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Hurricane season starts in exactly two weeks, prompting worries that the island — still in recovery mode from Hurricane Maria — is not ready to face another storm season.
On Tuesday, several members of the Power 4 Puerto Rico coalition, comprised of several nonprofits and advocacy groups issued a warning to the federal government, concerned that much of the island's existing challenges after Hurricane Maria will repeat themselves in the event of another hurricane.
Throughout the eight months after Hurricane Maria, there have been issues surrounding FEMA's recovery efforts, including questions about botched meal contracts, delayed emergency response and the high numbers of denied aid applications to rebuild homes.
“One thing is evident at the core of the response,” said Ana Maria Archila, co-executive director at the Center for Popular Democracy and a part of the Power 4 Puerto Rico coalition. “There is a crisis of democracy. The federal government is acting as if the people of Puerto Rico are not constituents.”
The U.S. Army Corps of Engineers is ending their power restoration mission in Puerto Rico on May 18. Currently, there are still nearly 20,000 customers living without electricity and three major blackouts have struck residents just this year.
During a recent Energy and Natural Resources Committee hearing about Puerto Rico’s electric grid, Sen. Martin Heinrich, D-N.M., questioned FEMA's decision. “If there are over 20,000 Puerto Rican American citizens still without power, is your mission really accomplished?”
“Our mission as assigned by FEMA is,” replied Charles Alexander, director of contingency operations and homeland security at the U.S. Army Corps of Engineers. Heinrich answered he didn't "imagine a scenario" where 20,000 Texas or Florida residents would be without power "and FEMA would make that decision."
Critics have also questioned the federal government's funding and the disbursement of the money available in the island.
Aside from FEMA’s operational costs and other aid such as the Transitional Shelter Program, which houses displaced Puerto Ricans, Congress has allocated at least $18.9 billion for the U.S. territory. Of that, the island has received a little over $1 billion, according to an analysis from the Center for Puerto Rican Studies at Hunter College.
Rep. Darren Soto, D-Fla., noted that Hurricane Maria has left approximately $90 billion in damages.
“We see only that $1 billion is for rebuilding the grid," Soto said. "No surprise, we still see blackouts and people without power.”
Puerto Rico's power grid, which was deficient before the storm, has not been fully restored nor updated. The 155 mph winds from Maria brought down the entire grid and the electrical system’s collapse prompted the world's second-longest blackout.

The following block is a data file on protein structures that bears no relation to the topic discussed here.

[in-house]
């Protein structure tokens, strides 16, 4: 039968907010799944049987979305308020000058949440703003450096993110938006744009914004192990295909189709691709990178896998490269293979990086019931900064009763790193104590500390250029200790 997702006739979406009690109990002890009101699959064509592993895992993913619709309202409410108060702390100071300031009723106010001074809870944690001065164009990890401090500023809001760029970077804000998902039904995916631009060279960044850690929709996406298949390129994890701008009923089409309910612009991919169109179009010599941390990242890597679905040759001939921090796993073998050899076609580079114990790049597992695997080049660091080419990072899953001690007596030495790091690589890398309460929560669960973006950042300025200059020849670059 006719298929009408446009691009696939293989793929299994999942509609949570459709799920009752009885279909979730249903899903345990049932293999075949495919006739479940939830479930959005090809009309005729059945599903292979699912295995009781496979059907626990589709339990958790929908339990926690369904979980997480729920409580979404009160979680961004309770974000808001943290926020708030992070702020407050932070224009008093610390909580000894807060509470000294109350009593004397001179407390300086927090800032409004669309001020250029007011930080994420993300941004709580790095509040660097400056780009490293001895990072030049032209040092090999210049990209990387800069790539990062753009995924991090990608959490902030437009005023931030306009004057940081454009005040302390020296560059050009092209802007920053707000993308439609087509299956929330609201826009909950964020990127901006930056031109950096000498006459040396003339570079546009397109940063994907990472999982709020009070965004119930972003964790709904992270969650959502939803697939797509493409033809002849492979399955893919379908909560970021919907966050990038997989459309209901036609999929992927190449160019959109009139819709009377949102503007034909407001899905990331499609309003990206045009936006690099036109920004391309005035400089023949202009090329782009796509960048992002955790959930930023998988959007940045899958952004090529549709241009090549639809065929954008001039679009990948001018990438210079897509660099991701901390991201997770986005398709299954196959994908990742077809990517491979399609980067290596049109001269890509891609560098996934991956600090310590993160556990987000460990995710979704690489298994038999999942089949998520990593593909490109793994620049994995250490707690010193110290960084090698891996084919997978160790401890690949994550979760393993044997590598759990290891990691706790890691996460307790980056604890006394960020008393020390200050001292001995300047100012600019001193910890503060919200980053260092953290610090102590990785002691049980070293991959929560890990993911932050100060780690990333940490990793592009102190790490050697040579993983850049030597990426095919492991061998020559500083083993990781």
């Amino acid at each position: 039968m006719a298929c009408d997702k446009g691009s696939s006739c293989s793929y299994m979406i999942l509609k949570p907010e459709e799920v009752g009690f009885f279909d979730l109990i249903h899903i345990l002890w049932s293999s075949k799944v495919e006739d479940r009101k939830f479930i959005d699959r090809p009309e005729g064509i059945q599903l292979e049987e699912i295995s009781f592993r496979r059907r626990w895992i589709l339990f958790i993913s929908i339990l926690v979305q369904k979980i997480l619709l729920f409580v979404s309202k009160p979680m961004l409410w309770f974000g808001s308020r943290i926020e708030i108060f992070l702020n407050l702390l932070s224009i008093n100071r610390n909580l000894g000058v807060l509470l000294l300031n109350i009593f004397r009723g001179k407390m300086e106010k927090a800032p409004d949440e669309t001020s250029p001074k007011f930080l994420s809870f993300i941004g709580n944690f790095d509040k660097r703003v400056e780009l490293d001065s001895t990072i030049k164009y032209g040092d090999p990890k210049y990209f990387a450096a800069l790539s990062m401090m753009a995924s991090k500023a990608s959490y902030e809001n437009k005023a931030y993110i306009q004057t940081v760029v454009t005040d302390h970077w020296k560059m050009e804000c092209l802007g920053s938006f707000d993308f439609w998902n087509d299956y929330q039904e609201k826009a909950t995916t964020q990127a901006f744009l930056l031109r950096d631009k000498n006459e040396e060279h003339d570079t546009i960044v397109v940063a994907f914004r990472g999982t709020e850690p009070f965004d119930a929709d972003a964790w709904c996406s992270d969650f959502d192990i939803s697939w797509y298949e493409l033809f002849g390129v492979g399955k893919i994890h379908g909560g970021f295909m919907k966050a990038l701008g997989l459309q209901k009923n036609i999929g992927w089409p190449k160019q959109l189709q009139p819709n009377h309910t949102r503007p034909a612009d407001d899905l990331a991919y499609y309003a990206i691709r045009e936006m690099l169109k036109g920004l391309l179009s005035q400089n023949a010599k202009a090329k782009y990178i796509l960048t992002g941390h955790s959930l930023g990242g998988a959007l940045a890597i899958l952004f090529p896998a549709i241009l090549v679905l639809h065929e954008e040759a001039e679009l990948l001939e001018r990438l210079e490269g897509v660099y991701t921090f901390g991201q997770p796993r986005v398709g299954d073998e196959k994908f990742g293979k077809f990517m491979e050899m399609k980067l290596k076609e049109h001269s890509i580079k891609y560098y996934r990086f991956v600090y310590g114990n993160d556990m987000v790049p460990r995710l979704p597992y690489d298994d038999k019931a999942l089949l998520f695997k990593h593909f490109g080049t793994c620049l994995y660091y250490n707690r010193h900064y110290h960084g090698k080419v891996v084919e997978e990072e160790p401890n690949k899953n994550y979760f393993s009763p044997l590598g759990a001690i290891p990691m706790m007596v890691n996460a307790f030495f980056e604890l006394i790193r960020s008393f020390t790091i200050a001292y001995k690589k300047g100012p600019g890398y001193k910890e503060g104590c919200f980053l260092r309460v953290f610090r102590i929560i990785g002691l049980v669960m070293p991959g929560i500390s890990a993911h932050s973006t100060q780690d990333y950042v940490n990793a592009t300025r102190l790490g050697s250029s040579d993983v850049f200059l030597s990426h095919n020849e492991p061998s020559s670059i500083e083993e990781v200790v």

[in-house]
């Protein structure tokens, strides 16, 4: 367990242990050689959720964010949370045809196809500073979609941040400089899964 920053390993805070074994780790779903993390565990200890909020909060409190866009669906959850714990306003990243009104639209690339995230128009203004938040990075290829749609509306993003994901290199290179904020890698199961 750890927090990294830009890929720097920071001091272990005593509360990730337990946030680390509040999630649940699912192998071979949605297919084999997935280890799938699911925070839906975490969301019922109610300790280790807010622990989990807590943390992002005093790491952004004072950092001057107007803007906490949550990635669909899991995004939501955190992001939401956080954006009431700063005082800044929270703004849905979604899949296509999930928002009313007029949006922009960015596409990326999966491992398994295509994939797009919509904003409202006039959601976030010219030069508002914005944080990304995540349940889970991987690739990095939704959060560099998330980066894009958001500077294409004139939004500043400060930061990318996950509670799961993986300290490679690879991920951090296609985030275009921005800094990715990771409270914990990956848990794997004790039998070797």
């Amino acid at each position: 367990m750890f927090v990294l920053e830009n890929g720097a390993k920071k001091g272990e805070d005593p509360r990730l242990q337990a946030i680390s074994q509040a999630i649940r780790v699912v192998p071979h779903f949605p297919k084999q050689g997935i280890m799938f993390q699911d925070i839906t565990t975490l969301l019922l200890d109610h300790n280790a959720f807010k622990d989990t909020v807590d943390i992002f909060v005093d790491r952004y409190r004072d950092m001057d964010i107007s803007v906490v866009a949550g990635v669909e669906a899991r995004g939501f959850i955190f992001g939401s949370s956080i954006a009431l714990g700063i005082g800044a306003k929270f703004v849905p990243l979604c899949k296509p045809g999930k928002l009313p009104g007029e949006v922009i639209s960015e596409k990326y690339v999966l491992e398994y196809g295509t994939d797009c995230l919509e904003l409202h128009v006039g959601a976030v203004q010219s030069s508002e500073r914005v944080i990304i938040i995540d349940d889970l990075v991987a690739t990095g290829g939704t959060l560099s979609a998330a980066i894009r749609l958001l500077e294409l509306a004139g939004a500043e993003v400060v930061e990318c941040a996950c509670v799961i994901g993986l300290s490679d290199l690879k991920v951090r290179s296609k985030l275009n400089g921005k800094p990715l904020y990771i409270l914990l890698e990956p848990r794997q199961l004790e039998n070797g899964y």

The island’s debt-ridden and bankrupt power company had to activate a contingency plan that consisted of reducing power to energy reserves that handle generation failures, like the one that took place on Feb. 12 in northern Puerto Rico, in order to survive the disaster while avoiding running out of cash.
During and after the storm, Puerto Rico saw the collapse of its communications system and delays in services and emergency response. The delays affected rescue missions as well as food and medical deliveries; it even affected the ability to call government helplines such as Línea PAS, a government-run suicide helpline, at a time when the island saw a 29 percent increase in suicides cases reported to Puerto Rico’s Department of Health.
Puerto Rican officials have stated they have learned from these mistakes.
Ahead of a next catastrophe, local officials have said that police stations, emergency management centers, fire stations and hospital crews are equipped with 100-watt radios in order to communicate during a futuree emergency. Local authorities will also be significantly increasing the amount of stocked supplies and expand storage space to house 12 times more water, 7 times more food and 130 emergency generators in towns across the island.
One of the biggest lessons from Hurricane Maria was the key role of local nonprofits and community groups, which acted like first responders when Puerto Rico's government could not reach nor communicate with vast sectors of the island.
Frankie Miranda, senior vice president of the Hispanic Federation, which is part of the Power 4 Puerto Rico coalition, said on Tuesday that his organization and others have been working with local groups to put contingency plans in place ahead of a future storm.
“If something happens on June 1st, they will be the ones to respond,” said Miranda, referring to local community groups.
In the U.S., Archila said that groups in the Power 4 Puerto Rico coalition are mobilizing Puerto Ricans in different states to put pressure on their government representatives.
“Elected officials who represent Puerto Rican communities in the U.S. should feel the heat,” Archila said. “They are not paying attention, and we’re working hard to change that.”